Summary: Questions about our life purpose are asked and answered.
I begin this morning with a question, “Are you a why, a what or a how person?”
What people ask: What do I need to do next? What do I need to do to get this job done? What do I need to do to get to this person to notice me? What can I do to get more people to church? What can I say to so and so to help them come to faith in God?
Or maybe you are a “how” person. They ask questions like:
How can I finish this project by 5 pm? How can I make this sermon both Biblical and interesting? How are we going to get everybody to where they need to be this afternoon? How can we get the money we need for Christmas presents? How can I help my friend understand that Jesus truly loves him?
Or maybe you are a why person. They ask questions like: Why did I have to come to church this morning? Why is Pastor Jim asking us all these questions? Why did Ford finish first, second, and third in last weekend’s NASCAR race? Why did she wear those shoes with that outfit? Why did my close friend have to die that way?
Some of us are probably what people and other of us are probably how people and some of us are probably why people. Most likely, we are a mixture of all three.
However, when it comes to matters of faith and life, any question that stands across our life path is one that needs to be addressed in some way that will help us move forward by faith with God. That is the reason for this summer sermon series.
My purpose in this series was to answer questions that people had of God in a manner that would strengthen your faith and deepen your relationship with Lord. I hope and pray that it has.
We conclude our series this morning with a couple of questions that are asked perhaps as much as those related to suffering and evil – questions about the presence of God and our life purpose:
“Why does it sometimes feel like God is not near and other times it feels like he is right beside you and even holding you up? “
“God why do you keep me here? I have failed You so many times, been unkind, been unforgiving, and not happy with myself. Knowing that You are so immensely generous only brings me back to the question. “God, why do you keep me here?”
Our text for the morning tells the story of two people, devastated by the death of Christ, who experiences what our first questioner asks. We read in verse 17, “They stopped short, sadness written across their faces.” I think that we can easily imagine the slumped shoulders and the deep sadness on their faces. God seems a thousand miles away and the hopes that were so high just a few days earlier are dashed to the ground.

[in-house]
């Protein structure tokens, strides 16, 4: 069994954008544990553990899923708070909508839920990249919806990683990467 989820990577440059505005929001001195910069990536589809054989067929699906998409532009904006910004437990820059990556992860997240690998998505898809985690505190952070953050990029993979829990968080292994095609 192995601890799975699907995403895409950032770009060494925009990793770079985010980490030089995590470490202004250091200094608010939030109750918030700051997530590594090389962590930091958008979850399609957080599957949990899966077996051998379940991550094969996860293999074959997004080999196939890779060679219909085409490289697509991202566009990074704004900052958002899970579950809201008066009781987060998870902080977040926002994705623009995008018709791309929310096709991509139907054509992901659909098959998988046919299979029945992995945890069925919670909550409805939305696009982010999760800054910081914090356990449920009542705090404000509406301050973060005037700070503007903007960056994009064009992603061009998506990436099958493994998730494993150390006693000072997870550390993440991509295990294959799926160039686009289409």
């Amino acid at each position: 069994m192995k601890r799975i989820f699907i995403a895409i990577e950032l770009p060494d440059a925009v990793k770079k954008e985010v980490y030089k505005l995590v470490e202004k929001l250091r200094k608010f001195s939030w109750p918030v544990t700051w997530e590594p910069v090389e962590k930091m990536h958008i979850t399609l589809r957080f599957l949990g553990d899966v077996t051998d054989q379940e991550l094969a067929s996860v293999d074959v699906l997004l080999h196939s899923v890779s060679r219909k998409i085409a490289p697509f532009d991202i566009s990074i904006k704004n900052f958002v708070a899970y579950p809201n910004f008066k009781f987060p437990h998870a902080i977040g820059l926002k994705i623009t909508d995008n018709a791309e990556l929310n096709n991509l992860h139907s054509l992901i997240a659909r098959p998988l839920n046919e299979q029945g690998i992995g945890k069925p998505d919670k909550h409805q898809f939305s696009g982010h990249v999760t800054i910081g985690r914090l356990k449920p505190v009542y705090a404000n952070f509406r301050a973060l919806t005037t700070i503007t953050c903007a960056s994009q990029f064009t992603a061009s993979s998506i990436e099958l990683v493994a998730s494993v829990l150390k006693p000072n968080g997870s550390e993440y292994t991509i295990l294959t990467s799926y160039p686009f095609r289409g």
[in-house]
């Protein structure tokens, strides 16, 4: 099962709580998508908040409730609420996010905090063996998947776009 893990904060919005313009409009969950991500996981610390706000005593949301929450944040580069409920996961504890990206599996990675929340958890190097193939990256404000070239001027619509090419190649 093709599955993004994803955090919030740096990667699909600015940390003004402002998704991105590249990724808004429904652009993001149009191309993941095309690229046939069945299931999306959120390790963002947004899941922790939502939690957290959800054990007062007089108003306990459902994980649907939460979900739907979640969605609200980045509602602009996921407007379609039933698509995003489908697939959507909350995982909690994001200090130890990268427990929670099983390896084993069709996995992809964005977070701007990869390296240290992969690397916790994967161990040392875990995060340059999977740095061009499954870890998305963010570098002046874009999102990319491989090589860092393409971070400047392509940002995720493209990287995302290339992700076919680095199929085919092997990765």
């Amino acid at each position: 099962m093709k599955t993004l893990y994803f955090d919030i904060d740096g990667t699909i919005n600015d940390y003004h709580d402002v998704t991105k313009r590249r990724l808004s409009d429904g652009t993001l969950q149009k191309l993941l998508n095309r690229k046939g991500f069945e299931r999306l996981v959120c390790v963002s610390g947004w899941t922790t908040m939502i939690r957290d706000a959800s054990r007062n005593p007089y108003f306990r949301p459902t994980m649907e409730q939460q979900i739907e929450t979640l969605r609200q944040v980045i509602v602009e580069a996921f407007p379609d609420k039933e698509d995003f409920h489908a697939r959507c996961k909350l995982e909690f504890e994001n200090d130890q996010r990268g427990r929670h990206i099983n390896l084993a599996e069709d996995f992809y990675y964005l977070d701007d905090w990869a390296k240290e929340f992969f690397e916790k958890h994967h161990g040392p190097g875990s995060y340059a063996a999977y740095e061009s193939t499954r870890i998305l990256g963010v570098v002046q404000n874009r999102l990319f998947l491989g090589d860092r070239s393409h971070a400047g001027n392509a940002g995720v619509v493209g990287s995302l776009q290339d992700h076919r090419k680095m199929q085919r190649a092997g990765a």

Why does it feel like God is not near and other times it feels like he is right beside you and even holding you up?
The inspirational “Footprints in the Sand” gives us a personal perspective that many have found helpful over the years:
Footprints in The Sand read here
According to the website, footprints in the sand.com, the author of this moving poem was a woman named Mary Stevenson who wrote the poem back in the 1936 at the age of 14 as a reflection on the events of her life. (It was only later in life that she sought , with encouragement by friends, and was granted, rights of authorship by a scientific examination of an early hand-written copy of the poem.)
But what does the Bible have to say about all of this? Why does it seem that God is often far away and at other times closer to us? Let’s look closer at our main text and a few other passages as well.
In Isaiah 55 we read in verses 8 and 9, “My thoughts are completely different from yours,” says the LORD. “And my ways are far beyond anything you could imagine. For just as the heavens are higher than the earth, so are my ways higher than your ways and my thoughts higher than your thoughts.”
Then, over in 1 Corinthians 1, Saint Paul gives us a parallel perspective, in verse 25, to our question as he talks about the gospel and the responses to it that he has encountered in his ministry. “This “foolish” plan of God is far wiser than the wisest of human plans, and God’s weakness is far stronger than the greatest of human strength.”
One of the reasons is that God seems both near and far is that God’s ways and thoughts are far above ours. He is God and while He wants to have a personal relationship with each one of us, He is beyond us. His plans, his work, are far more comprehensive than we can imagine.